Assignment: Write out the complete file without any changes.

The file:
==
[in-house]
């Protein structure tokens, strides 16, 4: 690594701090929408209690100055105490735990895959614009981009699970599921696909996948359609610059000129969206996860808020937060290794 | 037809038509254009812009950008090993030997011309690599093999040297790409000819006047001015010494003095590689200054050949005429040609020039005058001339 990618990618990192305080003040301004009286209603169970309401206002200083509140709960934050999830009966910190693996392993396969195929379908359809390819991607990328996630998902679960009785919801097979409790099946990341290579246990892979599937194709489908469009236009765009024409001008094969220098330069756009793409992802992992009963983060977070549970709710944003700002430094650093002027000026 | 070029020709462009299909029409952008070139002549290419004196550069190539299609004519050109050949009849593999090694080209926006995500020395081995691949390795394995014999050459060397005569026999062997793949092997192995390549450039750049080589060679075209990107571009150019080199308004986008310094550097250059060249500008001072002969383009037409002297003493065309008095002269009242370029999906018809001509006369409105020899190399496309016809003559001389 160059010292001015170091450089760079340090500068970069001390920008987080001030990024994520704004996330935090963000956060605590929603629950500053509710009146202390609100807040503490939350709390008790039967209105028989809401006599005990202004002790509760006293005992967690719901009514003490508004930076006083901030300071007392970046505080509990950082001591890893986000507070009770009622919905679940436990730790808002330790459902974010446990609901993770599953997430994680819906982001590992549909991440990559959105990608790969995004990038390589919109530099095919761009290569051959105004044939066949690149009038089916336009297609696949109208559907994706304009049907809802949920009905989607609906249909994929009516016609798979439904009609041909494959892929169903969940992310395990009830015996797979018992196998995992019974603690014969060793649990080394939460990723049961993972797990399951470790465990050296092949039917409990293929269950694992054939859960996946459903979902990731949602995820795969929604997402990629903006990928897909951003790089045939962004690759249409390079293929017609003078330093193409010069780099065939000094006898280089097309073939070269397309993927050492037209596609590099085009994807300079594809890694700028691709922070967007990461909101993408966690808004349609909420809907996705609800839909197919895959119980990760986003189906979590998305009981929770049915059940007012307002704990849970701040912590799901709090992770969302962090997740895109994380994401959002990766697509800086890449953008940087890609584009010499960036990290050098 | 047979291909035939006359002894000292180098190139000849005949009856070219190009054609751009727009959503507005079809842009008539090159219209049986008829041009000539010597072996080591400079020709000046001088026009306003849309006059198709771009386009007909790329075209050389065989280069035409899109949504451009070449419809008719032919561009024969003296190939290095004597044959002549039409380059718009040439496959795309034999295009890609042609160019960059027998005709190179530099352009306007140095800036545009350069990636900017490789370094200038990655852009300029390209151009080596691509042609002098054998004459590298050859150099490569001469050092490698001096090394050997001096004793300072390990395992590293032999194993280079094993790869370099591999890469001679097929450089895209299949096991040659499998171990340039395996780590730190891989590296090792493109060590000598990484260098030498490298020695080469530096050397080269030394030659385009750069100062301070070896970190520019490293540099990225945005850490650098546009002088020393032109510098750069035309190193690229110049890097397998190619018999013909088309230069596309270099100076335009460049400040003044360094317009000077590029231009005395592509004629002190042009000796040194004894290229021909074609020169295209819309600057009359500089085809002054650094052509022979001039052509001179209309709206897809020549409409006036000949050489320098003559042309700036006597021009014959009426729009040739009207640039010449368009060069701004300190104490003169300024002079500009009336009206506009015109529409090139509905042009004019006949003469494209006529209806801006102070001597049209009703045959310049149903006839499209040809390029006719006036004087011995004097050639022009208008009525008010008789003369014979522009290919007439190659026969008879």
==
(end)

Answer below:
[in-house]
């Protein structure tokens, strides 16, 4: 690594701090929408209690100055105490735990895959614009981009699970599921696909996948359609610059000129969206996860808020937060290794 | 037809038509254009812009950008090993030997011309690599093999040297790409000819006047001015010494003095590689200054050949005429040609020039005058001339 990618990618990192305080003040301004009286209603169970309401206002200083509140709960934050999830009966910190693996392993396969195929379908359809390819991607990328996630998902679960009785919801097979409790099946990341290579246990892979599937194709489908469009236009765009024409001008094969220098330069756009793409992802992992009963983060977070549970709710944003700002430094650093002027000026 | 070029020709462009299909029409952008070139002549290419004196550069190539299609004519050109050949009849593999090694080209926006995500020395081995691949390795394995014999050459060397005569026999062997793949092997192995390549450039750049080589060679075209990107571009150019080199308004986008310094550097250059060249500008001072002969383009037409002297003493065309008095002269009242370029999906018809001509006369409105020899190399496309016809003559001389 160059010292001015170091450089760079340090500068970069001390920008987080001030990024994520704004996330935090963000956060605590929603629950500053509710009146202390609100807040503490939350709390008790039967209105028989809401006599005990202004002790509760006293005992967690719901009514003490508004930076006083901030300071007392970046505080509990950082001591890893986000507070009770009622919905679940436990730790808002330790459902974010446990609901993770599953997430994680819906982001590992549909991440990559959105990608790969995004990038390589919109530099095919761009290569051959105004044939066949690149009038089916336009297609696949109208559907994706304009049907809802949920009905989607609906249909994929009516016609798979439904009609041909494959892929169903969940992310395990009830015996797979018992196998995992019974603690014969060793649990080394939460990723049961993972797990399951470790465990050296092949039917409990293929269950694992054939859960996946459903979902990731949602995820795969929604997402990629903006990928897909951003790089045939962004690759249409390079293929017609003078330093193409010069780099065939000094006898280089097309073939070269397309993927050492037209596609590099085009994807300079594809890694700028691709922070967007990461909101993408966690808004349609909420809907996705609800839909197919895959119980990760986003189906979590998305009981929770049915059940007012307002704990849970701040912590799901709090992770969302962090997740895109994380994401959002990766697509800086890449953008940087890609584009010499960036990290050098 | 047979291909035939006359002894000292180098190139000849005949009856070219190009054609751009727009959503507005079809842009008539090159219209049986008829041009000539010597072996080591400079020709000046001088026009306003849309006059198709771009386009007909790329075209050389065989280069035409899109949504451009070449419809008719032919561009024969003296190939290095004597044959002549039409380059718009040439496959795309034999295009890609042609160019960059027998005709190179530099352009306007140095800036545009350069990636900017490789370094200038990655852009300029390209151009080596691509042609002098054998004459590298050859150099490569001469050092490698001096090394050997001096004793300072390990395992590293032999194993280079094993790869370099591999890469001679097929450089895209299949096991040659499998171990340039395996780590730190891989590296090792493109060590000598990484260098030498490298020695080469530096050397080269030394030659385009750069100062301070070896970190520019490293540099990225945005850490650098546009002088020393032109510098750069035309190193690229110049890097397998190619018999013909088309230069596309270099100076335009460049400040003044360094317009000077590029231009005395592509004629002190042009000796040194004894290229021909074609020169295209819309600057009359500089085809002054650094052509022979001039052509001179209309709206897809020549409409006036000949050489320098003559042309700036006597021009014959009426729009040739009207640039010449368009060069701004300190104490003169300024002079500009009336009206506009015109529409090139509905042009004019006949003469494209006529209806801006102070001597049209009703045959310049149903006839499209040809390029006719006036004087011995004097050639022009208008009525008010008789003369014979522009290919007439190659026969008879």